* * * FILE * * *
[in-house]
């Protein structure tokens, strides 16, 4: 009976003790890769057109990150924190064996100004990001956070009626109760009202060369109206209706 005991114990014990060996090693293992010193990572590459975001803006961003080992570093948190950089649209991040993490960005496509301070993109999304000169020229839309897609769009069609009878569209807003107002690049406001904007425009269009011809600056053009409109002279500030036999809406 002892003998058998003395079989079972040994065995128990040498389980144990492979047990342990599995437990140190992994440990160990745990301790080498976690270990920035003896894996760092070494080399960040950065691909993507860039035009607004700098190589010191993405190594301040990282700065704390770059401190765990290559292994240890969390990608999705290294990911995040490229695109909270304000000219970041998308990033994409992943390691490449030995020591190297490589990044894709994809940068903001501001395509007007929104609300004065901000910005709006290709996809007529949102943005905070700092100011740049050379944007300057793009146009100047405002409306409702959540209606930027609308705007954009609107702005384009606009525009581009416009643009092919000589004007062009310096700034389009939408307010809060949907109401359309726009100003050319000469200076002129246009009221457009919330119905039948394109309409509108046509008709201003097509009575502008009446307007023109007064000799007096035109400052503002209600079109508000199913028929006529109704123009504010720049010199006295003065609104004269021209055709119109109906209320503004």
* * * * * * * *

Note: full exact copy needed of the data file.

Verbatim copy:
[in-house]
């Protein structure tokens, strides 16, 4: 009976003790890769057109990150924190064996100004990001956070009626109760009202060369109206209706 005991114990014990060996090693293992010193990572590459975001803006961003080992570093948190950089649209991040993490960005496509301070993109999304000169020229839309897609769009069609009878569209807003107002690049406001904007425009269009011809600056053009409109002279500030036999809406 002892003998058998003395079989079972040994065995128990040498389980144990492979047990342990599995437990140190992994440990160990745990301790080498976690270990920035003896894996760092070494080399960040950065691909993507860039035009607004700098190589010191993405190594301040990282700065704390770059401190765990290559292994240890969390990608999705290294990911995040490229695109909270304000000219970041998308990033994409992943390691490449030995020591190297490589990044894709994809940068903001501001395509007007929104609300004065901000910005709006290709996809007529949102943005905070700092100011740049050379944007300057793009146009100047405002409306409702959540209606930027609308705007954009609107702005384009606009525009581009416009643009092919000589004007062009310096700034389009939408307010809060949907109401359309726009100003050319000469200076002129246009009221457009919330119905039948394109309409509108046509008709201003097509009575502008009446307007023109007064000799007096035109400052503002209600079109508000199913028929006529109704123009504010720049010199006295003065609104004269021209055709119109109906209320503004």